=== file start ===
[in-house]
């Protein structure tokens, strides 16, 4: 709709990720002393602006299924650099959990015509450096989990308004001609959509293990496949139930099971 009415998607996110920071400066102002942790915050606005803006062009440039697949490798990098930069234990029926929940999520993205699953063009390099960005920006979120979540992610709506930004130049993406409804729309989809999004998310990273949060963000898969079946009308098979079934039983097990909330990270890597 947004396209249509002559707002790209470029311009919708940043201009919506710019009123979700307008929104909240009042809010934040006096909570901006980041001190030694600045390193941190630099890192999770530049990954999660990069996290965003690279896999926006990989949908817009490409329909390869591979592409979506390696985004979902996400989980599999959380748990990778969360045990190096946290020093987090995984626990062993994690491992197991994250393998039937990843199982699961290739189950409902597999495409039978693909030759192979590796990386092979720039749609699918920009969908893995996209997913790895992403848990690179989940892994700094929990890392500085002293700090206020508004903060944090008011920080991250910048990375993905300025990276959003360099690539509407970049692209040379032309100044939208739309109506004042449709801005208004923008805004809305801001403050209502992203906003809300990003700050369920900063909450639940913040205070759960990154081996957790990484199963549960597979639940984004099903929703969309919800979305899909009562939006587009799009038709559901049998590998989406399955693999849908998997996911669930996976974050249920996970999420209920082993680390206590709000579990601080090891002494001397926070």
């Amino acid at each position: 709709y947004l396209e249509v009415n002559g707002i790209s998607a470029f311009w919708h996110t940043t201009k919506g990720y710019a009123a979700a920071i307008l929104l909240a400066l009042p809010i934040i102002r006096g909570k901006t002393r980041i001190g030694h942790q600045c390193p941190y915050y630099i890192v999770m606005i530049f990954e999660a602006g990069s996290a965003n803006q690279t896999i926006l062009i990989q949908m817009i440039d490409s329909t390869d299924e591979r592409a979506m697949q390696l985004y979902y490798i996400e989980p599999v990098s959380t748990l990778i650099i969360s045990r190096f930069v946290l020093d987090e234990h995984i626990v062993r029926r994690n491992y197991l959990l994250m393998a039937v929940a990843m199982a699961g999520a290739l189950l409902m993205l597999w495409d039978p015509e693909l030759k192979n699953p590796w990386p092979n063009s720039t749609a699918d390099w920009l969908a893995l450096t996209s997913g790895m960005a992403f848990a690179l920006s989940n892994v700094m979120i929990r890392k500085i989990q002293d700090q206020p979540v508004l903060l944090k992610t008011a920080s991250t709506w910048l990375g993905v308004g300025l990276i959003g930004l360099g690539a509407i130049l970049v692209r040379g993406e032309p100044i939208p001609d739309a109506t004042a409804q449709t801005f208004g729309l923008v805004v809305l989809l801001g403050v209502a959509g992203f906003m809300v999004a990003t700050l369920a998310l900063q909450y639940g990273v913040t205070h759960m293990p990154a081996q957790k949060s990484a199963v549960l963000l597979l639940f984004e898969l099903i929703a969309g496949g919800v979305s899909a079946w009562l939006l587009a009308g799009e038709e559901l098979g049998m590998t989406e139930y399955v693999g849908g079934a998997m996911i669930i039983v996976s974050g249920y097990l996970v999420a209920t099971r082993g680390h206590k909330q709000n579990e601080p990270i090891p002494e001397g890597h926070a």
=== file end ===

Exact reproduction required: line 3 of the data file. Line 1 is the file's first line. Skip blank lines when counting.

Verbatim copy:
């Amino acid at each position: 709709y947004l396209e249509v009415n002559g707002i790209s998607a470029f311009w919708h996110t940043t201009k919506g990720y710019a009123a979700a920071i307008l929104l909240a400066l009042p809010i934040i102002r006096g909570k901006t002393r980041i001190g030694h942790q600045c390193p941190y915050y630099i890192v999770m606005i530049f990954e999660a602006g990069s996290a965003n803006q690279t896999i926006l062009i990989q949908m817009i440039d490409s329909t390869d299924e591979r592409a979506m697949q390696l985004y979902y490798i996400e989980p599999v990098s959380t748990l990778i650099i969360s045990r190096f930069v946290l020093d987090e234990h995984i626990v062993r029926r994690n491992y197991l959990l994250m393998a039937v929940a990843m199982a699961g999520a290739l189950l409902m993205l597999w495409d039978p015509e693909l030759k192979n699953p590796w990386p092979n063009s720039t749609a699918d390099w920009l969908a893995l450096t996209s997913g790895m960005a992403f848990a690179l920006s989940n892994v700094m979120i929990r890392k500085i989990q002293d700090q206020p979540v508004l903060l944090k992610t008011a920080s991250t709506w910048l990375g993905v308004g300025l990276i959003g930004l360099g690539a509407i130049l970049v692209r040379g993406e032309p100044i939208p001609d739309a109506t004042a409804q449709t801005f208004g729309l923008v805004v809305l989809l801001g403050v209502a959509g992203f906003m809300v999004a990003t700050l369920a998310l900063q909450y639940g990273v913040t205070h759960m293990p990154a081996q957790k949060s990484a199963v549960l963000l597979l639940f984004e898969l099903i929703a969309g496949g919800v979305s899909a079946w009562l939006l587009a009308g799009e038709e559901l098979g049998m590998t989406e139930y399955v693999g849908g079934a998997m996911i669930i039983v996976s974050g249920y097990l996970v999420a209920t099971r082993g680390h206590k909330q709000n579990e601080p990270i090891p002494e001397g890597h926070a």